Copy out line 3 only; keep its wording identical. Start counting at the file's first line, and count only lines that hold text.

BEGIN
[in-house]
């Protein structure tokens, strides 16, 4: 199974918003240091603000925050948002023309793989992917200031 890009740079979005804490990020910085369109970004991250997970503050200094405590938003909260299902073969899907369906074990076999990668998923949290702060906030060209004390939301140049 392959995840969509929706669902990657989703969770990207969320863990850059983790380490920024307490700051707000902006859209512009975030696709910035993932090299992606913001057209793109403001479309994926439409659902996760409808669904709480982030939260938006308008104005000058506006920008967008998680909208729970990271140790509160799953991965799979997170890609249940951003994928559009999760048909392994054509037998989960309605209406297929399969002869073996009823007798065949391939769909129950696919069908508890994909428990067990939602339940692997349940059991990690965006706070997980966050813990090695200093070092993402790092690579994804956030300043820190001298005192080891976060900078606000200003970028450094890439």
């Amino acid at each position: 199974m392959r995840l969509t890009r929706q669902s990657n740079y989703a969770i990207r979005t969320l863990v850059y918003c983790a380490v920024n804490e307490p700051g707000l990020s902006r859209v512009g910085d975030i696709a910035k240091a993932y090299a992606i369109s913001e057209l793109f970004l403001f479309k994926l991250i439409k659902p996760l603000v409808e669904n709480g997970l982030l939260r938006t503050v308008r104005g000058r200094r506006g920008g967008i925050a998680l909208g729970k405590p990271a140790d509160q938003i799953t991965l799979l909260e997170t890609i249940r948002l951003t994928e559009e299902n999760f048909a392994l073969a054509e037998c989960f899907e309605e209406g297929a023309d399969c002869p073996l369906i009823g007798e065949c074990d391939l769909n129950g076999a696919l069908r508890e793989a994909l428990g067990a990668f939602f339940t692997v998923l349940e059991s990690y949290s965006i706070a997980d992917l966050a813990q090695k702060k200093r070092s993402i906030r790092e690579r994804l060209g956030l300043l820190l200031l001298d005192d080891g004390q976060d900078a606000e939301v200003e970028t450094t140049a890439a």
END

């Amino acid at each position: 199974m392959r995840l969509t890009r929706q669902s990657n740079y989703a969770i990207r979005t969320l863990v850059y918003c983790a380490v920024n804490e307490p700051g707000l990020s902006r859209v512009g910085d975030i696709a910035k240091a993932y090299a992606i369109s913001e057209l793109f970004l403001f479309k994926l991250i439409k659902p996760l603000v409808e669904n709480g997970l982030l939260r938006t503050v308008r104005g000058r200094r506006g920008g967008i925050a998680l909208g729970k405590p990271a140790d509160q938003i799953t991965l799979l909260e997170t890609i249940r948002l951003t994928e559009e299902n999760f048909a392994l073969a054509e037998c989960f899907e309605e209406g297929a023309d399969c002869p073996l369906i009823g007798e065949c074990d391939l769909n129950g076999a696919l069908r508890e793989a994909l428990g067990a990668f939602f339940t692997v998923l349940e059991s990690y949290s965006i706070a997980d992917l966050a813990q090695k702060k200093r070092s993402i906030r790092e690579r994804l060209g956030l300043l820190l200031l001298d005192d080891g004390q976060d900078a606000e939301v200003e970028t450094t140049a890439a």